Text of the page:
Hong Kong stocks may look like an attractive bargain but approach the market with caution, say strategists, as it's caught between the double threat of higher U.S. interest rates and increasingly soft economic conditions in China.
After suffering a sharp sell-off this summer, the market is trading at nine times price-to-earnings (PE), its lowest in over three years, and making Hong Kong stocks some of the cheapest in the world. By comparison, China's Shanghai Composite and the U.S. S&P 500 are trading at PE ratios of 13.3 and 18.4 respectively.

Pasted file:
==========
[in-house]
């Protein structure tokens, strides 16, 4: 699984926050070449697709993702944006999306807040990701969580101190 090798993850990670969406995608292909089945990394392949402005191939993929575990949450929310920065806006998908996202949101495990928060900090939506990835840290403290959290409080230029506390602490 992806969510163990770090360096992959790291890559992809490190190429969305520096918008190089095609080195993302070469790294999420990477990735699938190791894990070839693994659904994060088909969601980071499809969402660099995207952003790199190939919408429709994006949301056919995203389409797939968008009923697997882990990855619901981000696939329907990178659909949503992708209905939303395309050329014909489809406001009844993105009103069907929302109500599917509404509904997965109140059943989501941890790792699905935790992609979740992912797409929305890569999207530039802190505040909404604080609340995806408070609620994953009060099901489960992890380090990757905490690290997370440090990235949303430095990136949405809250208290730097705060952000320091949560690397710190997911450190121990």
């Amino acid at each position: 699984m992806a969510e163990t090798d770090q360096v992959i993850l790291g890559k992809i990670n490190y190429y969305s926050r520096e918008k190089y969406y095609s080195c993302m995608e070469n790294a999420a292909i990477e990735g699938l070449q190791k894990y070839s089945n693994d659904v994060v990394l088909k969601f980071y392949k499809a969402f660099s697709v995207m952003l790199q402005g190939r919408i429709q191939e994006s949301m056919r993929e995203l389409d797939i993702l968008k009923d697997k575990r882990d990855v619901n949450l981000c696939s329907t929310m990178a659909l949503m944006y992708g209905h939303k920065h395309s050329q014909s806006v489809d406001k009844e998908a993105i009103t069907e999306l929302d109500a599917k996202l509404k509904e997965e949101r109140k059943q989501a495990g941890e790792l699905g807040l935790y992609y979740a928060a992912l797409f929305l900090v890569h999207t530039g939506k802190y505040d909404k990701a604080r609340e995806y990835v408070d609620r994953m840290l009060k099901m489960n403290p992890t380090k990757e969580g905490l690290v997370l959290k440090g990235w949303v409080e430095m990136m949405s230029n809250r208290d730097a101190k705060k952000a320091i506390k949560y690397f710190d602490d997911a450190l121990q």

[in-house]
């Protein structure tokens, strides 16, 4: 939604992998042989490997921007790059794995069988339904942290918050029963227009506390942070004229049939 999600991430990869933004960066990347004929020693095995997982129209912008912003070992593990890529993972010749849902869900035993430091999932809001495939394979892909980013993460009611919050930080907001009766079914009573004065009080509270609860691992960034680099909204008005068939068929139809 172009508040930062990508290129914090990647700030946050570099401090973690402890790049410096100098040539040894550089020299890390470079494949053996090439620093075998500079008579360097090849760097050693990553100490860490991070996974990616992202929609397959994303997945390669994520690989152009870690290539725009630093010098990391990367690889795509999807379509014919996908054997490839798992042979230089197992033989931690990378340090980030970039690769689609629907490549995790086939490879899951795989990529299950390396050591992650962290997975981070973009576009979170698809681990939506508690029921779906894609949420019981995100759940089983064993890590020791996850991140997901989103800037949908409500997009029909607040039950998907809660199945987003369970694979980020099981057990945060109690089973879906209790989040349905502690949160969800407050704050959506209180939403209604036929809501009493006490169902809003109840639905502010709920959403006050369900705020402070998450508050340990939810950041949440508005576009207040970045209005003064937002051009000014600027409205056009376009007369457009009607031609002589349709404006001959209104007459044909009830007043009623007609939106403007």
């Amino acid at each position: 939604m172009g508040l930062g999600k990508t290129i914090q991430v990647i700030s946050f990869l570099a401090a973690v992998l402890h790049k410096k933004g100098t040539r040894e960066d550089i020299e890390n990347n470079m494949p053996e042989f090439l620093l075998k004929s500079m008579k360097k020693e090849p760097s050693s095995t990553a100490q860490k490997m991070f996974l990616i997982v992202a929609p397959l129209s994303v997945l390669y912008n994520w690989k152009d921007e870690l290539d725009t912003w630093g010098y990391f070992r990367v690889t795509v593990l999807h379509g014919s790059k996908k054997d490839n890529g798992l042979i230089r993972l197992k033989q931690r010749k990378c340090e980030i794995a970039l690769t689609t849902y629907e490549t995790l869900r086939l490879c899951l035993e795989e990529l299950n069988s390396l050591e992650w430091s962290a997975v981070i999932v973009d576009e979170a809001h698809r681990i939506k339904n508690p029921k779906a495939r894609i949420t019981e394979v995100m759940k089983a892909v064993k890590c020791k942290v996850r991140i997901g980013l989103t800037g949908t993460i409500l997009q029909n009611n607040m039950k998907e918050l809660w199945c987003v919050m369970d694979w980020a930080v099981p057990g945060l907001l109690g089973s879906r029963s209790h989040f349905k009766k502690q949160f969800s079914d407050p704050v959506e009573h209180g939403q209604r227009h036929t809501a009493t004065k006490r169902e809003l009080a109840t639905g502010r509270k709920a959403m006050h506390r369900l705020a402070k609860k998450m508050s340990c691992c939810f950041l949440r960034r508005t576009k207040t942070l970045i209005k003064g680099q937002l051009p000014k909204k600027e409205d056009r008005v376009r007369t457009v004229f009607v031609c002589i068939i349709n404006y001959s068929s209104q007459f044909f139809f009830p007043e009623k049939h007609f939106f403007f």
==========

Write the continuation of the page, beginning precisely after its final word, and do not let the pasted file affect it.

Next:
"Hong Kong stocks are trapped between the U.S. and China," said Uwe Parpart, managing director and head of research at Reorient Financial Markets.
"In the U.S., there's a rate hike threat, which is especially bad for Hong Kong property stocks," he said. Property, financial and mainland Chinese companies dominate the Hang Seng Index, which is down 10.5 percent so far this year.
The Hong Kong dollar's peg to the U.S. dollar means that the territory's interest rates are effectively linked to those set by the Federal Reserve. Rising interest rates are expected to weigh heavily on Hong Kong's property market, which has been buoyed by near-record low borrowing costs and excess liquidity in recent years.